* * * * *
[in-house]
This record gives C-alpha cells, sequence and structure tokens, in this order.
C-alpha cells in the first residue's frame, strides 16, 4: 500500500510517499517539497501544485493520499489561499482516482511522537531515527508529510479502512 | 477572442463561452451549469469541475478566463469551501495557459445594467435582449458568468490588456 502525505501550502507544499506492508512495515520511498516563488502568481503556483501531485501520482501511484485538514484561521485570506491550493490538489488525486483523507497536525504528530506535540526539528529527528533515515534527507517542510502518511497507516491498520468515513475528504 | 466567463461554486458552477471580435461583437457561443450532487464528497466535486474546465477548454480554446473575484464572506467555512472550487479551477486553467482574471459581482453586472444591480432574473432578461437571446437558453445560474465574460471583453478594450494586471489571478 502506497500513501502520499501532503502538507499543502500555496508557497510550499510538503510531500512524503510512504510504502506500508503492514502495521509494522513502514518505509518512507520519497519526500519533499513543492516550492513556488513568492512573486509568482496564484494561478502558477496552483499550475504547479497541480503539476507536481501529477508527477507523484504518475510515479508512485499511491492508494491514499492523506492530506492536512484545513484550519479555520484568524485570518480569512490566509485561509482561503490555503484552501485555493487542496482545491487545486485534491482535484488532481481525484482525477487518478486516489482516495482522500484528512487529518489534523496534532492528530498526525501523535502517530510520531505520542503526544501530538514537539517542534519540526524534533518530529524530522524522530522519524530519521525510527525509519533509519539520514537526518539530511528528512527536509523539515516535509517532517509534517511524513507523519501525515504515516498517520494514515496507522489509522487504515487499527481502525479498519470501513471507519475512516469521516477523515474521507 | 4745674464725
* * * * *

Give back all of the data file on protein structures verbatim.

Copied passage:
[in-house]
This record gives C-alpha cells, sequence and structure tokens, in this order.
C-alpha cells in the first residue's frame, strides 16, 4: 500500500510517499517539497501544485493520499489561499482516482511522537531515527508529510479502512 | 477572442463561452451549469469541475478566463469551501495557459445594467435582449458568468490588456 502525505501550502507544499506492508512495515520511498516563488502568481503556483501531485501520482501511484485538514484561521485570506491550493490538489488525486483523507497536525504528530506535540526539528529527528533515515534527507517542510502518511497507516491498520468515513475528504 | 466567463461554486458552477471580435461583437457561443450532487464528497466535486474546465477548454480554446473575484464572506467555512472550487479551477486553467482574471459581482453586472444591480432574473432578461437571446437558453445560474465574460471583453478594450494586471489571478 502506497500513501502520499501532503502538507499543502500555496508557497510550499510538503510531500512524503510512504510504502506500508503492514502495521509494522513502514518505509518512507520519497519526500519533499513543492516550492513556488513568492512573486509568482496564484494561478502558477496552483499550475504547479497541480503539476507536481501529477508527477507523484504518475510515479508512485499511491492508494491514499492523506492530506492536512484545513484550519479555520484568524485570518480569512490566509485561509482561503490555503484552501485555493487542496482545491487545486485534491482535484488532481481525484482525477487518478486516489482516495482522500484528512487529518489534523496534532492528530498526525501523535502517530510520531505520542503526544501530538514537539517542534519540526524534533518530529524530522524522530522519524530519521525510527525509519533509519539520514537526518539530511528528512527536509523539515516535509517532517509534517511524513507523519501525515504515516498517520494514515496507522489509522487504515487499527481502525479498519470501513471507519475512516469521516477523515474521507 | 4745674464725